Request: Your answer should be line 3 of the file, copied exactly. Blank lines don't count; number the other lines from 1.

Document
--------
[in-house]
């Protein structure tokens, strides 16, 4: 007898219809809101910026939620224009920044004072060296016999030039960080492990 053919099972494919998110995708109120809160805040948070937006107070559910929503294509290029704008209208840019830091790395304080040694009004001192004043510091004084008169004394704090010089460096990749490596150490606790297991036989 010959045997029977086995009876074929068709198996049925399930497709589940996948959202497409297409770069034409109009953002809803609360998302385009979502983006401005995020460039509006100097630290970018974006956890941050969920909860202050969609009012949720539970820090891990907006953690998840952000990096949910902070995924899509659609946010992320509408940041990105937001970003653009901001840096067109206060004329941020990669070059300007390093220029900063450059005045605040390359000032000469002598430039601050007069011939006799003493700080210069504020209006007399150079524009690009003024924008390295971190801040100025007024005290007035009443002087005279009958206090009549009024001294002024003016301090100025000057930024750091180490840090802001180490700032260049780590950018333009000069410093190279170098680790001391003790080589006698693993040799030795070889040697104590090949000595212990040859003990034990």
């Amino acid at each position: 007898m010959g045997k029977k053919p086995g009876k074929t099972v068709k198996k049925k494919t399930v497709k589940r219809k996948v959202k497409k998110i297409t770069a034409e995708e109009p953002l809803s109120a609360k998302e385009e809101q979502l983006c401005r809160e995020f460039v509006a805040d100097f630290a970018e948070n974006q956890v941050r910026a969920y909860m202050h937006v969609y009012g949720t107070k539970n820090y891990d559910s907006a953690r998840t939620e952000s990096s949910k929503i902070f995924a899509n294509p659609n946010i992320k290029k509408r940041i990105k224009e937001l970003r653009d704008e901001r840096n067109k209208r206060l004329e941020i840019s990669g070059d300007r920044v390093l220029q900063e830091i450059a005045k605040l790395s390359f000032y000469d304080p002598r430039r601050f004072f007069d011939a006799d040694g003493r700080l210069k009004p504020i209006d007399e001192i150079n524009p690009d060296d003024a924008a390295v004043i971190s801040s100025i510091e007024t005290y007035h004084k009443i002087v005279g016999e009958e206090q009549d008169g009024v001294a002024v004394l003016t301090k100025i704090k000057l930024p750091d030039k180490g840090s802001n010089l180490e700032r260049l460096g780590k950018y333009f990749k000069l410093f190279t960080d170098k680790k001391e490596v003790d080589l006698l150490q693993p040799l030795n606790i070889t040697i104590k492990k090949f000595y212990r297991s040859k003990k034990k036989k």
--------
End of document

């Amino acid at each position: 007898m010959g045997k029977k053919p086995g009876k074929t099972v068709k198996k049925k494919t399930v497709k589940r219809k996948v959202k497409k998110i297409t770069a034409e995708e109009p953002l809803s109120a609360k998302e385009e809101q979502l983006c401005r809160e995020f460039v509006a805040d100097f630290a970018e948070n974006q956890v941050r910026a969920y909860m202050h937006v969609y009012g949720t107070k539970n820090y891990d559910s907006a953690r998840t939620e952000s990096s949910k929503i902070f995924a899509n294509p659609n946010i992320k290029k509408r940041i990105k224009e937001l970003r653009d704008e901001r840096n067109k209208r206060l004329e941020i840019s990669g070059d300007r920044v390093l220029q900063e830091i450059a005045k605040l790395s390359f000032y000469d304080p002598r430039r601050f004072f007069d011939a006799d040694g003493r700080l210069k009004p504020i209006d007399e001192i150079n524009p690009d060296d003024a924008a390295v004043i971190s801040s100025i510091e007024t005290y007035h004084k009443i002087v005279g016999e009958e206090q009549d008169g009024v001294a002024v004394l003016t301090k100025i704090k000057l930024p750091d030039k180490g840090s802001n010089l180490e700032r260049l460096g780590k950018y333009f990749k000069l410093f190279t960080d170098k680790k001391e490596v003790d080589l006698l150490q693993p040799l030795n606790i070889t040697i104590k492990k090949f000595y212990r297991s040859k003990k034990k036989k």